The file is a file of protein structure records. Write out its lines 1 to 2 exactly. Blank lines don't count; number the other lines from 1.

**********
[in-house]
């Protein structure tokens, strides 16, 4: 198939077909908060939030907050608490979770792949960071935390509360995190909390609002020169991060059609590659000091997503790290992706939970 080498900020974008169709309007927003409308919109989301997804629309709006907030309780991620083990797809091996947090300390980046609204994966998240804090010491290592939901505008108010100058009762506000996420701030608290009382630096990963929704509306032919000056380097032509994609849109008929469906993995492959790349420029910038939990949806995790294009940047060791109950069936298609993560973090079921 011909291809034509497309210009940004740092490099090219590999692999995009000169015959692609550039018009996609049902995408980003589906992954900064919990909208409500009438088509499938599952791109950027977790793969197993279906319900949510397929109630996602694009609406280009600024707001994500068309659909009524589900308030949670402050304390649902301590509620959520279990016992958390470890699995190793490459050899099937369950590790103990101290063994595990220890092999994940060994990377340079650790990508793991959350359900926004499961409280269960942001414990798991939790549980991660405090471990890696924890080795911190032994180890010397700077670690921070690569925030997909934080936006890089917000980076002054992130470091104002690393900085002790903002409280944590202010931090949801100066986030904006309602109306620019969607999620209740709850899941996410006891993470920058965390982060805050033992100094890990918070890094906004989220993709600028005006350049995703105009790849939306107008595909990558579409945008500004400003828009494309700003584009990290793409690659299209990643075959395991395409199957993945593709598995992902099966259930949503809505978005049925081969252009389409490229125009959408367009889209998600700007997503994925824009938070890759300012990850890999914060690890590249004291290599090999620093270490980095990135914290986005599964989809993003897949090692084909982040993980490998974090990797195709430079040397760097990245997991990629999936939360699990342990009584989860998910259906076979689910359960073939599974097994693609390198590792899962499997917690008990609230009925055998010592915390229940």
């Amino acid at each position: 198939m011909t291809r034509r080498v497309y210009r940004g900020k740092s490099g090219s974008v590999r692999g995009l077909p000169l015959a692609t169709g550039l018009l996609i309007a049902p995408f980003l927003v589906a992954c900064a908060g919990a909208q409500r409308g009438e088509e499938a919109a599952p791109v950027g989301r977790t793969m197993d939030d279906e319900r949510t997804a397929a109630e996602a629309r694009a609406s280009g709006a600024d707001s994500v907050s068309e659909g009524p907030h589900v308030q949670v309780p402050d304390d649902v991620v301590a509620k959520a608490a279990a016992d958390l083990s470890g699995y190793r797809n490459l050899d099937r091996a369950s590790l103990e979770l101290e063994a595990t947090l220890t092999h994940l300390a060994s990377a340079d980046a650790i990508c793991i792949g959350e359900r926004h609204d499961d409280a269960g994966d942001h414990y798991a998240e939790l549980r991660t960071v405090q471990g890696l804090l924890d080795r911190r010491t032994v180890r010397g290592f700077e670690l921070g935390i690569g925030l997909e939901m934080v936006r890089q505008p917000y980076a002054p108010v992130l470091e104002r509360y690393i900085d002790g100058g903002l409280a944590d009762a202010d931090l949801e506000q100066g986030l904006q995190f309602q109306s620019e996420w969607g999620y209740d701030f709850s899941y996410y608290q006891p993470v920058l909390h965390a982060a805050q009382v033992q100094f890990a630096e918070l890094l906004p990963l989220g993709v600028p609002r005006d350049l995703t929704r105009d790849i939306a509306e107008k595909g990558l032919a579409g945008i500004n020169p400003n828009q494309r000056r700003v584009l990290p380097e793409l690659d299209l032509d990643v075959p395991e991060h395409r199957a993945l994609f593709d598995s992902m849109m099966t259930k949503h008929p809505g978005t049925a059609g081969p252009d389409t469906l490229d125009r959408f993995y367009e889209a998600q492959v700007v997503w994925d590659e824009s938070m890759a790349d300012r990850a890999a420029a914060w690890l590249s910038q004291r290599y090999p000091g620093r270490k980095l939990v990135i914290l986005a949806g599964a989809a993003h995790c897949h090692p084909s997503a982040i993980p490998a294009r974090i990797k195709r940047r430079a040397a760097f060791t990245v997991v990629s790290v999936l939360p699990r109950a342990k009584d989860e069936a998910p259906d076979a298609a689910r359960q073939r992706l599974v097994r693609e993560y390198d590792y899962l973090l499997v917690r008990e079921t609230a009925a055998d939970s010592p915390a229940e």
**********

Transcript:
[in-house]
């Protein structure tokens, strides 16, 4: 198939077909908060939030907050608490979770792949960071935390509360995190909390609002020169991060059609590659000091997503790290992706939970 080498900020974008169709309007927003409308919109989301997804629309709006907030309780991620083990797809091996947090300390980046609204994966998240804090010491290592939901505008108010100058009762506000996420701030608290009382630096990963929704509306032919000056380097032509994609849109008929469906993995492959790349420029910038939990949806995790294009940047060791109950069936298609993560973090079921 011909291809034509497309210009940004740092490099090219590999692999995009000169015959692609550039018009996609049902995408980003589906992954900064919990909208409500009438088509499938599952791109950027977790793969197993279906319900949510397929109630996602694009609406280009600024707001994500068309659909009524589900308030949670402050304390649902301590509620959520279990016992958390470890699995190793490459050899099937369950590790103990101290063994595990220890092999994940060994990377340079650790990508793991959350359900926004499961409280269960942001414990798991939790549980991660405090471990890696924890080795911190032994180890010397700077670690921070690569925030997909934080936006890089917000980076002054992130470091104002690393900085002790903002409280944590202010931090949801100066986030904006309602109306620019969607999620209740709850899941996410006891993470920058965390982060805050033992100094890990918070890094906004989220993709600028005006350049995703105009790849939306107008595909990558579409945008500004400003828009494309700003584009990290793409690659299209990643075959395991395409199957993945593709598995992902099966259930949503809505978005049925081969252009389409490229125009959408367009889209998600700007997503994925824009938070890759300012990850890999914060690890590249004291290599090999620093270490980095990135914290986005599964989809993003897949090692084909982040993980490998974090990797195709430079040397760097990245997991990629999936939360699990342990009584989860998910259906076979689910359960073939599974097994693609390198590792899962499997917690008990609230009925055998010592915390229940």